I had the privilege of attending the first of a series of concerts entitled “Collision Course” Tour 1 of Selby & Friends’ 2014 Subscription Series, chamber music provided by Kathy Selby & her colleagues playing different instruments in various combinations. On this occasion, she was joined by violinist Natalie Chee, clarinetist Som Howie, & cellist Clancy Newman.
On a lovely autumn afternoon in Adelaide on Sunday 16 March, I strolled down the pleasant surrounds of North Terrace into Elder Hall, a Gothic Revival style, National Trust registered building in the grounds of Adelaide University.
Natalie, resplendent in her full-length sleeveless red gown, & Kathy started proceedings with Mozart’s Violin Sonata No4 in E minor K304. It is the only one of his 35 (some unfinished) violin sonatas in a minor key, thought to be associated with his mother’s death in 1778. Natalie & Kathy combined well, creating an appropriate sombre mood. The wistful violin lines seemed somewhat overpowered by the accompanying piano at times but overall, both the Allegro first movement & Tempo di menuetto second movement were pleasant.
The second piece on the program, Collision Course, was written last year by cellist Clancy Newman. In 2012, Kathy recommended Clancy to the Silo Collective who wished to commission a new chamber work for Selby & Friends.
Clancy personally introduced his Trio for clarinet, cello, & piano. It was the “real” world premiere of his work as this concert was the very first concert of Tour 1. He explained that had started composing a piece for cello & string orchestra about 10 years ago but “threw it aside” after 3 weeks. He retrieved the main tune played by the cello for Collision Course.
Kathy recited a poem which detailed the scene of 3 ships, each with a musician, from 3 different parts of the world. They meet, then sail away from each other.
The music reflected the sentiment of the poem superbly. The cello started with a long pizzicato line, then the clarinet came in followed many bars later by the piano. They each had lines with different rhythms, almost discordant, seemingly non-cohesive “three ships sail from three distant ports, unaware that they are on a collision course“. The 3 musicians “meet” when the cello bow is used to play the main tune (initially discarded), after which the music increasingly seemed to gel, via a gradual crescendo “…frenzied romp” to a climax. The music slowly reverted to more individual lines by way of a gradual decrescendo where the instruments stopped playing in reverse order, slowly but surely. The cellist was left to finish the piece with pizzicato, just like it started “the musicians alone once again”. Perfect musical imagery!
Natalie introduced the 2 substantial works in the program, Brahms’ Piano Trio in C minor Op 101 & Schubert’s Piano Trio in Bflat Op 99.
The Brahms piece was first performed in 1886 in Budapest by Brahms himself at the piano with Clara Schumann as his page turner & his great friend, the violin virtuoso Joseph Joachim. It is the shortest of Brahms’ 24 chamber music works.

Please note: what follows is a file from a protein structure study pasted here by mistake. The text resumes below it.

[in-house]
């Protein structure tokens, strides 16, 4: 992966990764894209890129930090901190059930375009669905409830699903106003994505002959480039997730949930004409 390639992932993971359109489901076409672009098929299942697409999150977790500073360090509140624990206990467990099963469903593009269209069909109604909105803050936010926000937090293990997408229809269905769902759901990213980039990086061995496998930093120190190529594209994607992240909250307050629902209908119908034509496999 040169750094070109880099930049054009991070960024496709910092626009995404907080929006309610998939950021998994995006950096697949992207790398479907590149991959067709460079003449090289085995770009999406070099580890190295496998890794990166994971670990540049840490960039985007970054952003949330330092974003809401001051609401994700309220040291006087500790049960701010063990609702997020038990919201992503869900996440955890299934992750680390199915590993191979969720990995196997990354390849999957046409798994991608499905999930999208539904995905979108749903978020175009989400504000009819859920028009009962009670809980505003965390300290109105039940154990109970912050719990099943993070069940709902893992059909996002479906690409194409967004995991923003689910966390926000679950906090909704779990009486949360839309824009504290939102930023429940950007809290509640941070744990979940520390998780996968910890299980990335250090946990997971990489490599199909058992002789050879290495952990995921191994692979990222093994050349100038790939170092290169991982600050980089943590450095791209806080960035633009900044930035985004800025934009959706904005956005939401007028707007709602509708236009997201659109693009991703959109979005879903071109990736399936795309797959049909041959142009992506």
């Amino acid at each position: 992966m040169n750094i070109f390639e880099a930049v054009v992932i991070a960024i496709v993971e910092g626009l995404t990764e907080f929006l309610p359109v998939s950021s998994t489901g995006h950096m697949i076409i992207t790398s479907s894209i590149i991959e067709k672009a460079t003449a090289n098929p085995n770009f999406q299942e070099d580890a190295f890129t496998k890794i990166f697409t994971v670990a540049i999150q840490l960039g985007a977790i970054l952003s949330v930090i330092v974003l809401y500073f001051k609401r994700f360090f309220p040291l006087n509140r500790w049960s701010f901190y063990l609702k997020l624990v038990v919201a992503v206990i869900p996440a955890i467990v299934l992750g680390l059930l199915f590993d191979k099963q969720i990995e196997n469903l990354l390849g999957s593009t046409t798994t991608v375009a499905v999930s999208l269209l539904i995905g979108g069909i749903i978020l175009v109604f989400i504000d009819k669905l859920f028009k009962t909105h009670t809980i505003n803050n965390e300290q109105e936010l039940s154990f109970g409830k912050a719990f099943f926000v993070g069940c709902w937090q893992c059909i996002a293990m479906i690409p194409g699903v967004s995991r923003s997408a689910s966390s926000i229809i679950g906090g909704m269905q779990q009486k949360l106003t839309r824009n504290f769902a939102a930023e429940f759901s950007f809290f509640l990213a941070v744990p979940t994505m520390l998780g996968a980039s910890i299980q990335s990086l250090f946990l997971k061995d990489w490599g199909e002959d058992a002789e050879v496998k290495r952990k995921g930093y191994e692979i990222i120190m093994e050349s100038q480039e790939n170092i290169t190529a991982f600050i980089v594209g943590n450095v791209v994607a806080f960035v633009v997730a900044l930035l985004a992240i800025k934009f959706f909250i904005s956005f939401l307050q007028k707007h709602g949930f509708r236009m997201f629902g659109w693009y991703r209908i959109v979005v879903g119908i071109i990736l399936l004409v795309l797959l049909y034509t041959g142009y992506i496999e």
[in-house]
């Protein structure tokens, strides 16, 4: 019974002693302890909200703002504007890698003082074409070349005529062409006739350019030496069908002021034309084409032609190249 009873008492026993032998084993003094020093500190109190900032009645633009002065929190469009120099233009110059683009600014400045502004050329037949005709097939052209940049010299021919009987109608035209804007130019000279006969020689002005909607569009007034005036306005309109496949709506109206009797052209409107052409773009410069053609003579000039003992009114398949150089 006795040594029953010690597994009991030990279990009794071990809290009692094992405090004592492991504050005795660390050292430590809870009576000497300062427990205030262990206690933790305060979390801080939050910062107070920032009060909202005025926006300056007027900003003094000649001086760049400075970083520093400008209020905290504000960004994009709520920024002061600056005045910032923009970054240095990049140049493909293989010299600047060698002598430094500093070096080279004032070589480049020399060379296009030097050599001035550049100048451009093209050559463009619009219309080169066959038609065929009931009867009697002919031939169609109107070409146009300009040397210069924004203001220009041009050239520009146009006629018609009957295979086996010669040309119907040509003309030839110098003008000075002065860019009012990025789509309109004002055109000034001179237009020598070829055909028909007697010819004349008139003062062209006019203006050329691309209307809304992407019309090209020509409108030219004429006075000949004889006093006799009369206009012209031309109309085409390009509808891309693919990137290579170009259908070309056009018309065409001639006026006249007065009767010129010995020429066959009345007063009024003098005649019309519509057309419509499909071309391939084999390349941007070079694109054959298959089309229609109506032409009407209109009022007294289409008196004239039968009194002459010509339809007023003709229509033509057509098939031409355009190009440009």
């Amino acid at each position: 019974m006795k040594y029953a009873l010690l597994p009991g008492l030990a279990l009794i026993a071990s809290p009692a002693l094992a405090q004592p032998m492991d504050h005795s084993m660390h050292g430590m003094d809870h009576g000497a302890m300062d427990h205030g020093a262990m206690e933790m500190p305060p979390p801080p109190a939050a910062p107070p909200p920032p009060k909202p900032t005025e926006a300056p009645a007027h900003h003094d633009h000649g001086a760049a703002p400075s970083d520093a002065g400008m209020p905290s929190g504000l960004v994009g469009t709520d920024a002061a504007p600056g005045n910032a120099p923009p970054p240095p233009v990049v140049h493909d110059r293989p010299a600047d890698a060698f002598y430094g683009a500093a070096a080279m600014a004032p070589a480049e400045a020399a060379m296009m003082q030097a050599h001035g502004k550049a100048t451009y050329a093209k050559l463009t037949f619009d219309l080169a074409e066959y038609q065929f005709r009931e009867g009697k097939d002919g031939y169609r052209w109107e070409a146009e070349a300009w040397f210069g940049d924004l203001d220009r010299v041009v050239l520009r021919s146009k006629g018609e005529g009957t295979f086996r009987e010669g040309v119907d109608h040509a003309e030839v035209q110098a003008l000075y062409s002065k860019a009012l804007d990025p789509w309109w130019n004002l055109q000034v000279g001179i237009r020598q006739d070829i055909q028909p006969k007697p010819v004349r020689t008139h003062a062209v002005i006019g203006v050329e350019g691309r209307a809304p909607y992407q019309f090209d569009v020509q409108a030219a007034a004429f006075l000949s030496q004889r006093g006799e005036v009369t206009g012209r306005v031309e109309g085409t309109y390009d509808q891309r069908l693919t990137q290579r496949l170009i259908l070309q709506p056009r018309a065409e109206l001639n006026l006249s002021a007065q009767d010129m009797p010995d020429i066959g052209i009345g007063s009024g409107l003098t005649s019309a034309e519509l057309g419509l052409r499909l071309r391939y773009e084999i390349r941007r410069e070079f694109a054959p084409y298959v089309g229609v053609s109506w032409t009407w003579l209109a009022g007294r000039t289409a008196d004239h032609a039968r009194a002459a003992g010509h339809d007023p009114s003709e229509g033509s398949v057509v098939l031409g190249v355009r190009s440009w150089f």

The intense first movement Allegro energico was certainly played with plenty of energy & drama with all 3 musicians combining very well together. The violin & cello shared a number of themes & played as one unit. There were clear changes of key & nice rhythmic contrasts between triplets & dotted quavers.
The second movement Presto non assai, in Scherzo & Trio style, was rich in contrasts, particularly changes in expression throughout & the combination of piano chords & pizzicato ascending arpeggios in the strings in the central Trio section in F minor.
The warm slow third movement Andante grazioso in C, with its unusual irregular rhythms 3/4 2/4 (cycle of 3 bars where 1 bar 3/4 is followed by 2 bars 2/4) at the beginning & end together with 9/8 6/8 (total 8 bars of alternating 9/8 & 6/8) & 9/8 only for 4 bars in the middle, was played very well. The theme alternated between the 3 instruments & the rhythm changes were distinct.
The final movement Allegro molto was played with controlled vigour & culminated in a very satisfying ending. The difficult piano part including multiple arpeggios in both hands & wide chords was handled well by an Kathy.
This Schubert Piano Trio is the better known of his 2 Piano Trios & is thought to have been written in 1827, a year before his death. However, this piece is not all doom-&-gloom as were many of his late works. Natalie, Clancy, & Kathy presented a rich melodious account of the piece involving a lovely range of dynamics & interaction between their parts highlighted by a brilliant finish.
All in all, a very enjoyable end to a very enjoyable weekend in Adelaide. This was topped off by a serendipitous chat with the group of musicians at the airport on the way back to Sydney!